There are a lot of reasons to be cynical of Drake. Graduating from teen TV fame to Rap/R&B stardom isn't exactly the same as coming up from the streets, and his presence on the Young Money label is probably troubling to some Hip-Hop purists. And, no, Take Care isn't very hard, and Drake's flow isn't the kind to throw you on your back, but his production and vision definitely are. Like a sort of spiritual cousin of Kanye West's My Beautiful Dark Twisted Fantasy, Drake's latest is a lengthy, critical, thorough self-inspection, all dressed up in style and enormity. Like that album, Take Care will convince you that living like a king has its consequences, but it certainly doesn't sound like its creator will be changing it up anytime soon.
This album has a true embarrassment of wealth, 17 tracks, all good to great, occupying a somewhat exhausting two hours. It's perhaps better taken in chucks of bummed-out, radio-ready excess, such as the incredible hot streak that runs from stream-of-consciousness flow Headlines, all the way to woman-worshipping Make Me Proud. The beats here, textured and varied, consistently subvert expectations of what we've come to expect from the Top 40, and Drake's singing voice, auto-tuned and otherwise, is suddenly willing and able to take center stage on a track. This is, 'Radio Music,' the way it should be: Big, Flashy, Focused, and Heartfelt. Yes, these are Jams, and they were the best Jams of 2011.
9. Days---Real Estate
Real Estate make sunny-days Pop-Rock in a vacuum, one wherein absolutely no excess of sound is permitted. The band's line-up might feature five different persons, but the music is so streamlined and so direct, you'd be forgiven for mistaking it for the work of one voice. Days is bright, light, and impossible to stop listening to, harkening back to the heyday of 60's Pop, playing with enough warmth and calm to make you forget the world happening right outside your headphones. It's music that's been expressly designed to put a smile on your face, and it does just that for 40 straight minutes.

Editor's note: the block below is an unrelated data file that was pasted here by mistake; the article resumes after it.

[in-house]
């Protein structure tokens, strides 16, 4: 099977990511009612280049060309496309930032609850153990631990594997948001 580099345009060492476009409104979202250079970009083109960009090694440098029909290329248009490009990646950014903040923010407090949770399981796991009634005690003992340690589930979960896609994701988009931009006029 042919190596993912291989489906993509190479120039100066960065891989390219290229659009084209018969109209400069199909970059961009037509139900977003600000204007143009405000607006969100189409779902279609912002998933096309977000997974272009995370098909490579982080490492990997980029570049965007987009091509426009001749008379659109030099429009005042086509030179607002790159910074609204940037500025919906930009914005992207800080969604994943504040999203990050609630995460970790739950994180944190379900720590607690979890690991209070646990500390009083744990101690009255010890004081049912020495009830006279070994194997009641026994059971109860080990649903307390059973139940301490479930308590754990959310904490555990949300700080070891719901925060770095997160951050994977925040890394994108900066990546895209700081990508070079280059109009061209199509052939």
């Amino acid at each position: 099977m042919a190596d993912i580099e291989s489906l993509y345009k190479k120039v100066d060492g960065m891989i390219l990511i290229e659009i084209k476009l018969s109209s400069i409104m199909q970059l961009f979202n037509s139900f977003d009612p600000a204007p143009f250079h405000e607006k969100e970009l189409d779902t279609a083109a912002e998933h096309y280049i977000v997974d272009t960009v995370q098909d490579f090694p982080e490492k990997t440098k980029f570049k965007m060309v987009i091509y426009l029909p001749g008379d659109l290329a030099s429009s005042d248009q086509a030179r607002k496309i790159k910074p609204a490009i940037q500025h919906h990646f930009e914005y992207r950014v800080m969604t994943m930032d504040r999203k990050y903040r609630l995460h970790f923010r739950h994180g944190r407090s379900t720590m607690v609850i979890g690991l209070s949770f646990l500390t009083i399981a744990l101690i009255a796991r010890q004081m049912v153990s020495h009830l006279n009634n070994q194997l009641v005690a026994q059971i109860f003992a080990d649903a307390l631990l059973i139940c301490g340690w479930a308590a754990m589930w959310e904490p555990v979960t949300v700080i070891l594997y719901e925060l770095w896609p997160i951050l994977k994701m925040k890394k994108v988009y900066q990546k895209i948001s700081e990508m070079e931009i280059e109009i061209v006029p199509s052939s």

Go ahead, just try getting all the way through It's Real without cracking a contented grin, and while you're at it, give Out of Tune a try, and get ready to have its chorus floating around in your head for days. The album is nothing if not a casual affair, each of the songs sounding natural and familiar on first listen. The band behind them almost doesn't seem like they're even trying, and that's a lot of Days' charm: That the songs within each feel so confident in their lazy ways, they might as well have written themselves. Real Estate is a comfortable band to spend time with, like a group of your oldest friends, only if they possessed an uncanny ear for streamlined pop.
Kurt Vile is a man who needs no introduction, so I'll save my energy. There are a number of charged words and glowing descriptions that I could write about his music, but the truth is a bit more simple than all of that. Vile just plain writes great songs, every time out, both his So Outta Reach EP and this glorious full-length stocked only with top grade stuff, spare no expense. Smoke Ring For My Halo is essentially one winner after another, so much so that it becomes near impossible to tell your friends where to start. There's no, 'That Song,' here, and that's because every single number here deeply believes it's, 'That Song,' and they all just might convince you.